2017 Was a Good Year for India-Russia Ties, 2018 Can Be Better

29.12.2017

However successful the defence relationship between India and Russia, it is not enough in the modern world to sustain a truly strategic partnership – one that provides each other with greater strategic space to deal with the challenges of the new emerging geopolitical world order.

The Russian Deputy Prime Minister Dmitry Rogozin’s recent visit is further evidence of the growing upward momentum in Indo-Russian relations. This was the third trip to India this year by the Russian official in-charge of the Military-Industrial Complex. However, Rogozin’s visit this time was related more to the Indo-Russian Joint Commission meeting than military matters, although these undoubtedly would have been discussed in his meetings with India’s national security Advisor Ajit Kumar Doval. Rogozin along with Sushma Swaraj, India’s Foreign Minister, is a co-Chair of the India-Russia Joint Commission. During his visit, Rogozin also met India’s Prime Minister Narendra Modi and Defence Minister Nirmala Sitharaman.

The Co-Chairs of the India-Russia Inter-Governmental Commission on Trade, Economic, Scientific, Technological and Cultural Cooperation (IRIGC-TEC) met in New Delhi on December 23. The Co-Chairs reviewed the current state of Indo-Russian relations with particular focus on economic matters.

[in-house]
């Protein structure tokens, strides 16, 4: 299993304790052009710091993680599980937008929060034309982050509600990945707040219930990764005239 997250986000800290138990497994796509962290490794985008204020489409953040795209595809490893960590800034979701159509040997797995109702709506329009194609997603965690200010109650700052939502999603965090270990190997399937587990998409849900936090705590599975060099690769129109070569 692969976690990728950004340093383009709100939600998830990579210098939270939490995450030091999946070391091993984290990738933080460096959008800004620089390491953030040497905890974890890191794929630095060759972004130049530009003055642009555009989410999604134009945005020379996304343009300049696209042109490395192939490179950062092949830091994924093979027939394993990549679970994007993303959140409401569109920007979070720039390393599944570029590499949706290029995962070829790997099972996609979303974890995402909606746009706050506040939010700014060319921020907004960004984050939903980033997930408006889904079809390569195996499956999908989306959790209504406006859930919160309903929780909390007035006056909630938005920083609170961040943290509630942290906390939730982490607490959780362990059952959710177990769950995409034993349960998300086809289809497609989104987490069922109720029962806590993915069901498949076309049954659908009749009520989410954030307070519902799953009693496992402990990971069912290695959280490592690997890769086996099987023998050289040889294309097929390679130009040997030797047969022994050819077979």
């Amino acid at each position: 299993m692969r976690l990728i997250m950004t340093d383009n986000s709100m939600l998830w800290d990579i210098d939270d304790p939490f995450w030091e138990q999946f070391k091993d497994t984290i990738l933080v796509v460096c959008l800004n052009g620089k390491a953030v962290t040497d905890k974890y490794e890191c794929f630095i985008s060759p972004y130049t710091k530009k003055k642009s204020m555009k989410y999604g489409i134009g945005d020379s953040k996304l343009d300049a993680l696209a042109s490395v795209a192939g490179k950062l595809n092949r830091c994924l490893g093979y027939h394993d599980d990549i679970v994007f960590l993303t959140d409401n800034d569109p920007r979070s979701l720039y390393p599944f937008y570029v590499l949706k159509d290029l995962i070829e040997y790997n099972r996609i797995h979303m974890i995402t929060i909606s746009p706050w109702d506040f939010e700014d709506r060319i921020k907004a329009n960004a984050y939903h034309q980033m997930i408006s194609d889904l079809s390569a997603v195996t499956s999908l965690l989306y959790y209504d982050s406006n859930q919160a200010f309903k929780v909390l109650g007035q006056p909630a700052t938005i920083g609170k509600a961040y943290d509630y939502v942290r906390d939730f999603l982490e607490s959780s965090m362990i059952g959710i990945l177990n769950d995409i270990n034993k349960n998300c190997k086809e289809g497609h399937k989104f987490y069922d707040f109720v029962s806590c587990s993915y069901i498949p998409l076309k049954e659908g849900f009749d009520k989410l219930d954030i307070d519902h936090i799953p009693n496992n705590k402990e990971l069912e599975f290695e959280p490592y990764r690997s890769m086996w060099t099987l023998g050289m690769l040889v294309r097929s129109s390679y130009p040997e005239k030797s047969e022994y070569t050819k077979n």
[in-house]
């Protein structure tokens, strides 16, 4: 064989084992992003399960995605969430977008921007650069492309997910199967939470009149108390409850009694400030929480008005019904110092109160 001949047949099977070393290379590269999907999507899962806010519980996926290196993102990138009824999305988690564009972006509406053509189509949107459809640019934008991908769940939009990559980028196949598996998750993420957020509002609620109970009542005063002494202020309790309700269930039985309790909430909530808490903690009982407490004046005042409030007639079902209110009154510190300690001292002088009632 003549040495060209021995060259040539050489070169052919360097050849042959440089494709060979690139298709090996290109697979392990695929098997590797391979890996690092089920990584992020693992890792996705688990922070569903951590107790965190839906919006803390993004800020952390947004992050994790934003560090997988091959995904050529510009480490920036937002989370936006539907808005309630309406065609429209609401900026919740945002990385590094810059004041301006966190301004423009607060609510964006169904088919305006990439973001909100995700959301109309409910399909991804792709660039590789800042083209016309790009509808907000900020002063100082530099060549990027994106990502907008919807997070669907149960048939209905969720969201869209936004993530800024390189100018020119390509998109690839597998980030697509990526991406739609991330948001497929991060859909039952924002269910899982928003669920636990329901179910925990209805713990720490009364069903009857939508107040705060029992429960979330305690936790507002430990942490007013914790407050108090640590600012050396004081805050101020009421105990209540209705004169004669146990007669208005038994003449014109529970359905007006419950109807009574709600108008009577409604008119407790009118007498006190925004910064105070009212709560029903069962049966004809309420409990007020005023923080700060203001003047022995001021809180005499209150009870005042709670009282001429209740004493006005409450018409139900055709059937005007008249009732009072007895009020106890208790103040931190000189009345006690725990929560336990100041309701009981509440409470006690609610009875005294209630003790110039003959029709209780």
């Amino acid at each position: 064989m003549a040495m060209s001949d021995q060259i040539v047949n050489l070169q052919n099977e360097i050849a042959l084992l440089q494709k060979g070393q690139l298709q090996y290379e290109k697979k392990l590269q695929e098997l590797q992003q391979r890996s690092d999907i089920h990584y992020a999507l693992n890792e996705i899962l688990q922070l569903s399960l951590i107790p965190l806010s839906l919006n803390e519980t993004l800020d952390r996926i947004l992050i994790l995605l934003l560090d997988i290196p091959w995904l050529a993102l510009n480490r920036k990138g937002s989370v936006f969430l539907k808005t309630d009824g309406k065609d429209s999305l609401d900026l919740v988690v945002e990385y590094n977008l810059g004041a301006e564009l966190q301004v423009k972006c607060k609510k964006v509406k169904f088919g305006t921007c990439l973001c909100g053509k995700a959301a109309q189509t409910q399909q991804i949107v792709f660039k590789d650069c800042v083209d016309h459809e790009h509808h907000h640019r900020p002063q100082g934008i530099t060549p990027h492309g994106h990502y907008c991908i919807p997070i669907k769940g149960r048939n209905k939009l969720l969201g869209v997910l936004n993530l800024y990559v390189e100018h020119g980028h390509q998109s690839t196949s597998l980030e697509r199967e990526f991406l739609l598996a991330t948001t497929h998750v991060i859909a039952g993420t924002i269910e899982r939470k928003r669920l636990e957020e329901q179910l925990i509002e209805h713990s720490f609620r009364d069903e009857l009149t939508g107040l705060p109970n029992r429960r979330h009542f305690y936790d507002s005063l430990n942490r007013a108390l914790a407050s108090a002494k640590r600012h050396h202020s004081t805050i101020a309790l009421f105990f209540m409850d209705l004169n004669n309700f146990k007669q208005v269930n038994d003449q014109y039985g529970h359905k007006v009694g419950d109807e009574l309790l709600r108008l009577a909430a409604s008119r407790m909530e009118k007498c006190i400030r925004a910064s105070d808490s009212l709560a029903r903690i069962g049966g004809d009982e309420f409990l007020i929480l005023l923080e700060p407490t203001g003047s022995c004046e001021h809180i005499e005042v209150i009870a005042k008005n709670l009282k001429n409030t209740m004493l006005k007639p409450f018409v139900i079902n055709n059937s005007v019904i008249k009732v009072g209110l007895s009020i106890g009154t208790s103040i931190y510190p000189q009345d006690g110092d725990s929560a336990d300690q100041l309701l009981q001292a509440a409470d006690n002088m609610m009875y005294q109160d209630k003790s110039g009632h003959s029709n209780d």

Between Eurasia and the Indo-Pacific: India’s New Geopolitics C. Raja Mohan
India’s decision to join a renewed quadrilateral security dialogue with the United States, Japan and Australia on the margins of the East Asia Summit in November 2017 has raised many political eyebrows around the world. Is India abandoning its tradition of non-alignment and tilting towards the United States and the West? Is Delhi tempted by President Donald Trump’s new geopolitical construct, Indo-Pacific?

The official statement at the end of the meeting stressed that the two leaders noted “the impressive growth of 22% in bilateral trade” in the past six months. Apart from that, the two sides considered the progress on issues concerning the most significant aspects of our bilateral economic cooperation such as trade, economy, investment, industry, energy, transport, agriculture and space.

The two leaders also agreed on some action points that included:

• Raising the level of the Joint Working Group on Trade and Economic Cooperation to that of Deputy Minister level.

• Creating a mechanism to discuss and remove any barriers to trade.

• Creation of a Working Group on Agriculture.

• Creation of a Working Group on Pharmaceuticals.

• Agreement to actively promote inter-regional cooperation, which has a significant untapped potential for cooperation.

• The decision to expedite implementation of the Green Corridor for the exchange of pre-arrival data between Customs Administrations of the two countries.